Fireman Harry Lambert of East Cowes Fire Brigade died as a result of injuries sustained in an accident on the night of 5 December 1940, aged 51.

 

Harry was born in 1889. His father George Henry, died the same year and possibly before Harry's birth. The 1891 Census shows that Harry's mother Arabella is working at a laundry to keep Harry and his three youngest siblings fed and clothed. Fortunately two elder children, Elizabeth (17) and William (14) are also working to keep the family afloat. 

By the time of the next Census, when Harry was just 12 years old, only he and elder brother William (14) remain at home in Castle Street with their mother, William was already working as a labourer at one of the ship yards.

At some stage in his young adulthood Harry married Harriet Frances (nee Culling) and by 1908, when Harry was just 19, they had their first son Harry Arthur. Before the war he was joined by brothers George Henry Albert and John William.

It is known that Harry served during the war, although his service records and his unit have not been unearthed. He was discharged in 1917 due to deafness. 

He returned from the war to work for Saunders-Roe and at some stage joined East Cowes Fire Brigade. His only mentions in the Press were for representing his brigade at the funeral of Shanklin's Fireman A.G. Carpenter in 1933 and for marching in an IWFBF parade in Cowes on 28 July 1935.

By the time of the 1939 Register Harry and Harriet were living at 36 Yarborough Road, and it was to this home he was headed when he left Saunders-Roe just before 8pm on the evening of 5 December 1940.

The blackout was in force and with good reason it seemed. At the Newport headquarters of the County ARP the Watch Officer annotated the log book of that evening with several references to an unexploded bomb arriving at Leopards Farm in Havenstreet, while five HE bombs hit Ryde's Riboleau Street followed by five more in George Street, one at St John's railway yard, one in the High Street and one at the junction of Newport Street and John Street. The diary of Ryde Fireman Colin Weeks makes reference to these explosions.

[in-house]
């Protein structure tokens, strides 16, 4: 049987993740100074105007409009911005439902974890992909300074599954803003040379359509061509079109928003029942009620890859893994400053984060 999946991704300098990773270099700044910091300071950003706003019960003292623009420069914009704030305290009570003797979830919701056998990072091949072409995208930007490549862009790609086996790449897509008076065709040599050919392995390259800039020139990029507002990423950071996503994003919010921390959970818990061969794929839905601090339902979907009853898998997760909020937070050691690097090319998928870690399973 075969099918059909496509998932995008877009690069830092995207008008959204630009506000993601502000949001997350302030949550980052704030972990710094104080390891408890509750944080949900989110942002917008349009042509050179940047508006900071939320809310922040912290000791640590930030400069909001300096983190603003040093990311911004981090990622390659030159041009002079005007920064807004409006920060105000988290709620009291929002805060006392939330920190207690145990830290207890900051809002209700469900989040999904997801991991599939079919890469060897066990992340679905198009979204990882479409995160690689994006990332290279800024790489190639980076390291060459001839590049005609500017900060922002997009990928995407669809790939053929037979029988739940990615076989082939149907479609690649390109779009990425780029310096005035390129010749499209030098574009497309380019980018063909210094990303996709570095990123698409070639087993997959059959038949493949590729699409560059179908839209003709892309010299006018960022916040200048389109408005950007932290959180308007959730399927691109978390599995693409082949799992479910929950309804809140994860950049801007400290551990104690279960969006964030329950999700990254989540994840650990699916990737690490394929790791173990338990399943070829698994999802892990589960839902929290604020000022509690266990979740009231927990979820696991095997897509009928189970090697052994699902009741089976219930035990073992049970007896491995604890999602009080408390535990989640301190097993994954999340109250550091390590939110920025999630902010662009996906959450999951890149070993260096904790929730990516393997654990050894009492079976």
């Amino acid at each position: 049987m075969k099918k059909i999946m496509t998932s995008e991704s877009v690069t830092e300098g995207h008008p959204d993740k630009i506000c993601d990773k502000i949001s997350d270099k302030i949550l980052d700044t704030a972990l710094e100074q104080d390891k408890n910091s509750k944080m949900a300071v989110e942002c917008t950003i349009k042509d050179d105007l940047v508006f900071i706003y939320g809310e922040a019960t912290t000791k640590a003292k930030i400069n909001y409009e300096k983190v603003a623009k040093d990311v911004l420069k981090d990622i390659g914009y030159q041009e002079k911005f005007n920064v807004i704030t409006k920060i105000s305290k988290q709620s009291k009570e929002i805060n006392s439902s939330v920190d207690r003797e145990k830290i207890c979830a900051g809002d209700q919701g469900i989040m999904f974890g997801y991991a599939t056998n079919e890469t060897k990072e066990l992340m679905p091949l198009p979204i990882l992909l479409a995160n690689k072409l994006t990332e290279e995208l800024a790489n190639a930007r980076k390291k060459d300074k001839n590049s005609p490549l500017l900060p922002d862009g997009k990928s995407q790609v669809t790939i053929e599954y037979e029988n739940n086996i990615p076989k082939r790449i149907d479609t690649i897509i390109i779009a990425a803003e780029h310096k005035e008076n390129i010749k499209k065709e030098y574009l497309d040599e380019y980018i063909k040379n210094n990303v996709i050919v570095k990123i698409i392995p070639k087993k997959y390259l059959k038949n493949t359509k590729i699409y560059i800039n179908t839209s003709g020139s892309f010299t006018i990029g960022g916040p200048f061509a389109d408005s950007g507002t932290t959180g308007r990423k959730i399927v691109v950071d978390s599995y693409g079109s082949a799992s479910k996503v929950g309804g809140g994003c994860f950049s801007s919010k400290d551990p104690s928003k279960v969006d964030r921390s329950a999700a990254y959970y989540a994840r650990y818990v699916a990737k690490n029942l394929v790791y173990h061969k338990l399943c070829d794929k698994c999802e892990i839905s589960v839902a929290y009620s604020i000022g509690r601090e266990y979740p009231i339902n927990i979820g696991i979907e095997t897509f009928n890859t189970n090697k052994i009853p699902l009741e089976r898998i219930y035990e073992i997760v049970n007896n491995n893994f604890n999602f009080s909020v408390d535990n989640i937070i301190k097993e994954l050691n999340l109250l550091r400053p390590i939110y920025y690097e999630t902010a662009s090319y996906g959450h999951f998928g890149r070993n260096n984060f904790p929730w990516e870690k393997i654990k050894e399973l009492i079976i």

Whilst no evidence exists to suggest similar occurrences in East Cowes, no doubt the blasts from Ryde could be heard and it was amid this turbulent and darkened atmosphere that Harry made his way along Clarence Road towards the junction of Osborne Road and Yarborough Road. An eye witness who was about to cross Clarence Road near Groves and Guttridge halted his progress as a sound alerted him to something. In the centre of the road out of the blackness came a cyclist, travelling at too great a speed for the dark conditions according to the witness who saw the cycle veer to the right as if turning into Osborne Road.

A few seconds later he heard a crash that he stated was consistent with the cyclist hitting something. He proceeded to the spot and found the cyclist, his bicycle and another person laid in the road; the person struck was Harry. The witness and cyclist carried Harry to the adjacent ARP post on the junction and from there he was conveyed to the Frank James Hospital where he died shortly after.

At the inquest the cyclist, another Saunders-Roe employee who knew Harry, claimed he applied no brakes and struck him at 8-10mph as he had no idea there was anyone in the road. 

Harry's death in this manner wasn't the first such fatality. Earlier in the year the County Press reported that road deaths in Hampshire and the Isle of Wight had increased by 40% since the blackout. However the death of one of the Island's firefighting community brought the service out in strength for his funeral on 10 December.

50 members of the local brigade and AFS contingent attended under Captain Bertie Knapp alongside Third Officer Dennis of Cowes, Second Officer Holbrook of Sandown, Second Officer Gough of Ryde, Captain Spencer of Ventnor and Third Officer Hurry of Newport. 

Firemen Jolliffe, Thorne, Oatley and Roberts of East Cowes Fire Brigade borne the Union Jack draped coffin to Harry's last resting place at Kingston Cemetery after being transported to the gates by a tender brought from Newport Fire Brigade. 

 

Rest in peace Fireman Lambert.

 

Fireman Lambert's colleagues with his coffin at the gates of Kingston Cemetery.